"We do not intend to let this fail," said Barrett Duke, vice president for public policy and research for the ERLC, the public policy entity of the nation's largest non-Catholic religious body.
"We will stay on top of this until Washington, D.C., and our country finally what is right by the 12 million who are here looking to us to do something to help resolve their dilemma," Duke said.
Tom Donohue, president of the Chamber of Commerce, the world's largest business organization, told reporters at the news conference "a sense of consensus" is growing among people who have been on opposite sides of enacting immigration reform.
Americans with widely divergent views have contended for years the federal government's failure to deal with immigration has resulted in a broken system and from 11 to 12 million undocumented, or illegal, immigrants in this country.
The National Immigration Forum (NIF) -- which organized the news conference of religious, business and law enforcement spokesmen -- cited three consensus points for broad reform: 1) Recognition of the need for border security and safety in communities; 2) establishment of a just pathway to legal status and citizenship for undocumented immigrants while respecting those who have long awaited naturalization; 3) modernization of the immigration laws that includes worker programs that aid the workforce and economy.
Carlos Gutierrez, Commerce secretary under President George W. Bush and now vice chairman of Citigroup, also expressed optimism in his comments at the news conference.
"There have been more people coming out in favor," Gutierrez said. "There are people who have moderated their stance on this from six years ago, and I think part of that is just an understanding that is very bad for the country."
The optimism comes after the last push for immigration reform in 2007 failed despite Bush's efforts. November's election results, which reform advocates said demonstrated the increased voting power of Hispanics, appear to provide a significant reason for legislative movement.
Immigration, however, has yet to reach the level of importance it must for enactment of reform, Gutierrez said, adding gun control has surpassed it as a priority in Washington.
"This has to become the No. 1 priority for the president and for Congress. Get people together to say, 'We're going to fix this problem, because it's important enough to be fixed.' And that hasn't happened yet. And I think it has to be a lot more than just a couple of very nice sentences in the State of the Union address," Gutierrez told reporters.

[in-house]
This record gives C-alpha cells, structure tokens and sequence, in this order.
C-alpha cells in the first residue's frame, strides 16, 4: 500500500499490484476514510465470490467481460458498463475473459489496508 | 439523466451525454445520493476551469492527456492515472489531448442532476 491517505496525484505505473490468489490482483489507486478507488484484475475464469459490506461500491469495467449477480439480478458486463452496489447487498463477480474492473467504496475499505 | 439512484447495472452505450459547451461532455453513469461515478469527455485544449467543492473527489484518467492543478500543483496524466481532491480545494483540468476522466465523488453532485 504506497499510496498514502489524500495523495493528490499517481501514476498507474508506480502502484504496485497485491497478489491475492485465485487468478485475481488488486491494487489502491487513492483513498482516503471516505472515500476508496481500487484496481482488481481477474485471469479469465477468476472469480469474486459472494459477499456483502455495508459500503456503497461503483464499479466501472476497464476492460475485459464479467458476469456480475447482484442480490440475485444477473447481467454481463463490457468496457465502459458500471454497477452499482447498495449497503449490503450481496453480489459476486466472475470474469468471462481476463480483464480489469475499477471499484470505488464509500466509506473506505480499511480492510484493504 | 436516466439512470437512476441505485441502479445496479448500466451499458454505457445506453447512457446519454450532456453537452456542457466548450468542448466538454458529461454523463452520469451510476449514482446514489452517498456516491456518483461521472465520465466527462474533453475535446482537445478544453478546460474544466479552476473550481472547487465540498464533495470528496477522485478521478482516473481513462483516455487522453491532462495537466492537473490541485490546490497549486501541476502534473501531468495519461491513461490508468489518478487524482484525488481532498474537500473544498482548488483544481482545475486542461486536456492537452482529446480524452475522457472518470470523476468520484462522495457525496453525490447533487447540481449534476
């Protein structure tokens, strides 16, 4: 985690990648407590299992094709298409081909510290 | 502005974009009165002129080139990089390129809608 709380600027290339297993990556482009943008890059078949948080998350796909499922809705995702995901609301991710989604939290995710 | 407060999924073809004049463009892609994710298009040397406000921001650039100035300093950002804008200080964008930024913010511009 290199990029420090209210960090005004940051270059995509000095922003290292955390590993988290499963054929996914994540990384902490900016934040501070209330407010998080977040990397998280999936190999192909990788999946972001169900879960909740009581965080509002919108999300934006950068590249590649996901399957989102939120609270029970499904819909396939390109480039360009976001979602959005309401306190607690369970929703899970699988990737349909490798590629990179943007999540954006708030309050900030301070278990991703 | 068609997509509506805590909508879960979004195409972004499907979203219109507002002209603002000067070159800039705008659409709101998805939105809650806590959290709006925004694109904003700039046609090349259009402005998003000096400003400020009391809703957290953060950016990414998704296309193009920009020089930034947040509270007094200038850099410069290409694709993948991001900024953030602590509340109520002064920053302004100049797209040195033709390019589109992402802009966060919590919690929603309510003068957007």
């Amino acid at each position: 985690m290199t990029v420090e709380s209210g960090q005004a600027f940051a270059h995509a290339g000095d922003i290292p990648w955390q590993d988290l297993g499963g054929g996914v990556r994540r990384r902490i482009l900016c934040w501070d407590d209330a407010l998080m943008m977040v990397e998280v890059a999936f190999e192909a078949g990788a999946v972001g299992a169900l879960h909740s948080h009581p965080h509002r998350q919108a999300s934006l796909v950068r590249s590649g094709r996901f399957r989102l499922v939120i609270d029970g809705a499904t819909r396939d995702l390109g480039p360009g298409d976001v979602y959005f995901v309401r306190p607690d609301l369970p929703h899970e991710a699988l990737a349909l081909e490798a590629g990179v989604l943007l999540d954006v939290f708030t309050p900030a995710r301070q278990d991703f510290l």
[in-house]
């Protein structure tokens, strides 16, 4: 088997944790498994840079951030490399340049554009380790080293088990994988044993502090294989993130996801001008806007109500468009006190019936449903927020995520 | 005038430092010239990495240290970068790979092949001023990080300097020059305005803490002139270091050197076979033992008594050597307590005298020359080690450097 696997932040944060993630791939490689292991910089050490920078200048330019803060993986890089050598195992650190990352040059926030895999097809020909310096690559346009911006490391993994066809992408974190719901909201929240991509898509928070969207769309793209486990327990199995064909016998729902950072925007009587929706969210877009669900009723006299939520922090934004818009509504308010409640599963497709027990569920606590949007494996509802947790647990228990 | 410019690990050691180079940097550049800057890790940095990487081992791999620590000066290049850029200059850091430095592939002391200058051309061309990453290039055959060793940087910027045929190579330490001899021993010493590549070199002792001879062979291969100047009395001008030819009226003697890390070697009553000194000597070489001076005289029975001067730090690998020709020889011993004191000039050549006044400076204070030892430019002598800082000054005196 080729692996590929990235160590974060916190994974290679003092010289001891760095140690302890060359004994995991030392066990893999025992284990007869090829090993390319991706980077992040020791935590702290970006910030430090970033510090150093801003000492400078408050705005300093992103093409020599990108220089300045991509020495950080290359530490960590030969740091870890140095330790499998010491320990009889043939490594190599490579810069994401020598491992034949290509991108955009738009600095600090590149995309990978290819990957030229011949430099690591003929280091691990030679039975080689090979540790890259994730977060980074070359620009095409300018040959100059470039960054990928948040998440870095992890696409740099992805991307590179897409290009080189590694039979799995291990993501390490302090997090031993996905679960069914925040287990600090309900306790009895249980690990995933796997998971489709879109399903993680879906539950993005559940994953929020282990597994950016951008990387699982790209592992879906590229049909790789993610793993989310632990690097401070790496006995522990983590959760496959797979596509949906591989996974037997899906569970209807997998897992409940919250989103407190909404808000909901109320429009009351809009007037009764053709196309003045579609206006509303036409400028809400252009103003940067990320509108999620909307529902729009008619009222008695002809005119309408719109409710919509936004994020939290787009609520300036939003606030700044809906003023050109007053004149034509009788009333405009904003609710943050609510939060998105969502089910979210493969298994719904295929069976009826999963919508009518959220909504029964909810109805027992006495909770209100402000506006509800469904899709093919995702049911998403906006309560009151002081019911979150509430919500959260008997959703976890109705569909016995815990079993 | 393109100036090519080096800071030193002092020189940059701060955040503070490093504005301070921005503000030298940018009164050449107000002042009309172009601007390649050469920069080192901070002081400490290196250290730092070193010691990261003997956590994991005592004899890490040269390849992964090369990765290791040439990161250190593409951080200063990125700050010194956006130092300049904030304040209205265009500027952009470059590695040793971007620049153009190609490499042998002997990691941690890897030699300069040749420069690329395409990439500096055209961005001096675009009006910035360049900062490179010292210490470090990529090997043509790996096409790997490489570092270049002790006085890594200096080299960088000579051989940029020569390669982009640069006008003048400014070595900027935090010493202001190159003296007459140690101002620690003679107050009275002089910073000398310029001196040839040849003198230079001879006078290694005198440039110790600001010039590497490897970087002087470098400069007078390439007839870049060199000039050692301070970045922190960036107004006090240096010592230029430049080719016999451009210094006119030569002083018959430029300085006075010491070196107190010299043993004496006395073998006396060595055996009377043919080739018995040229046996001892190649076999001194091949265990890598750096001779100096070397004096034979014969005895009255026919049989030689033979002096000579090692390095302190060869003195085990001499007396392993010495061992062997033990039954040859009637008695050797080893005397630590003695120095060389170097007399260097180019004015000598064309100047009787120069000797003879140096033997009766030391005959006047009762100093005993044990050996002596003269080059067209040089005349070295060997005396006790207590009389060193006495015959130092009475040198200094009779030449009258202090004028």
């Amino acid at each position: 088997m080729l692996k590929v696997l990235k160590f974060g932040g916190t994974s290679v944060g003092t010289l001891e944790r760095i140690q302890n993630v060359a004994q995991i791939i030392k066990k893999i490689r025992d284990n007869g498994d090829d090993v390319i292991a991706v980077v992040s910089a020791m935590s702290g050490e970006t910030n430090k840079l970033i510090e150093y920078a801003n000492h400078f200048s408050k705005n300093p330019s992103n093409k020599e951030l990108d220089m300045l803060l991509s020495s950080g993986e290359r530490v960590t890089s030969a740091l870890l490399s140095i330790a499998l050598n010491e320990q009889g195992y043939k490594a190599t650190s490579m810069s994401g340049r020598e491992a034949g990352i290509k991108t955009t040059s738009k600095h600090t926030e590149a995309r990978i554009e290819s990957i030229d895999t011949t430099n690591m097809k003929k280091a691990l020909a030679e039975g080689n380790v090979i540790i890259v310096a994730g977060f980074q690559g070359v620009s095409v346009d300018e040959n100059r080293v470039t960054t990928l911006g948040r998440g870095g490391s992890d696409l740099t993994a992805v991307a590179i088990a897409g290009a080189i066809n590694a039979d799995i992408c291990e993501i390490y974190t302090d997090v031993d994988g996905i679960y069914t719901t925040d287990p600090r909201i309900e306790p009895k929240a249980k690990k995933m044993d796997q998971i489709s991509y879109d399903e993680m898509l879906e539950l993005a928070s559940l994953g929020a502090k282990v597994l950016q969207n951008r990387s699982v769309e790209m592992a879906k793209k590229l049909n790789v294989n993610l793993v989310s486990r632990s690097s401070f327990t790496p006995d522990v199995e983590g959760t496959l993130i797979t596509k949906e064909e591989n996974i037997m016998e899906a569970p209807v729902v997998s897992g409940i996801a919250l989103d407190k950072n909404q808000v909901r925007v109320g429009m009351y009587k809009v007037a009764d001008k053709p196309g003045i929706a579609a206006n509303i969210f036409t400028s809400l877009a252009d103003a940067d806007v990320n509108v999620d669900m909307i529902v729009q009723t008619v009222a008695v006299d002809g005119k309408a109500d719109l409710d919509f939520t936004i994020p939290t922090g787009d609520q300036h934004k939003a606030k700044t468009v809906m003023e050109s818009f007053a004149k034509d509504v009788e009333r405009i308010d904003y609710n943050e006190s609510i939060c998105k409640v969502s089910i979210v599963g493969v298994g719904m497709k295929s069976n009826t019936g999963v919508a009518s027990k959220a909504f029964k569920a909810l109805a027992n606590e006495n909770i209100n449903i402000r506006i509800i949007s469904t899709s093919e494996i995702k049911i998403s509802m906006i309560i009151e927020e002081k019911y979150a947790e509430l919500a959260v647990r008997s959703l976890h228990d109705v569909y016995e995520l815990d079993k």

Donohue said, "The bottom line on immigration is that the status quo on immigration in our country is a fundamental loser."
A super political action committee (PAC) to aid GOP candidates who support such change -- Republicans for Immigration Reform -- is nearing a launch, Gutierrez said. The super PAC will "give cover" to those who publicly advocate immigration reform, he said.
Ali Noorani, NIF's executive director, still said the new congressional session is the "best opportunity for broad immigration reform in nearly a decade."
Duke pointed to a new reform proposal by Sen. Marco Rubio of Florida and developments among other congressional Republicans as indications of progress. "I think the determination is there at this point" in both parties, he said.
The ERLC is visiting with House members and communicating with Southern Baptists and other evangelical Christians regarding immigration reform, Duke said. As part of its efforts, the ERLC joined with an evangelical coalition, the Evangelical Immigration Table, in inaugurating Jan. 14 the "I Was a Stranger" challenge. The initiative -- which can be accessed online at http://evangelicalimmigrationtable.com/iwasastranger/ -- provides a Bible verse for reflection on the issue on each of 40 days.
While advocates for immigration reform have various reasons for their support, it is a moral and humanitarian issue for the ERLC, Duke said. In the Bible, God instructs His Old Testament people, the Israelites, to love the stranger among them, Duke said.
"hen we read that, we understand that God has an expectation for how a people with power would treat those who are vulnerable and weak in their presence," he told reporters.
"It is not possible to respond to the plight of those who are here living in the shadows compassionately without actually speaking to their circumstances in trying to assist them," Duke said. "I don't know how you could have a clear conscience thinking that we're going to in some kind of way consign 12 million people possibly to perpetual poverty and as a perpetual underclass in this country. ... It is simply not the right thing to do. It is certainly not the humanitarian thing to do. It is indeed not the Christian thing to do."
Messengers to the 2011 Southern Baptist Convention in Phoenix, Ariz., approved a resolution on immigration reform that called for the advancement of the Gospel of Jesus while pursuing justice and compassion. The measure urged the government to make a priority of border security and holding businesses accountable in their hiring. It also requested public officials establish after securing the borders "a just and compassionate path to legal status, with appropriate restitutionary measures, for those undocumented immigrants already living in our country." It specified the resolution was not to be interpreted as supporting amnesty.
Compiled by Tom Strode, Washington bureau chief for Baptist Press.
Copyright (c) 2013 Southern Baptist Convention, Baptist Press www.BPNews.net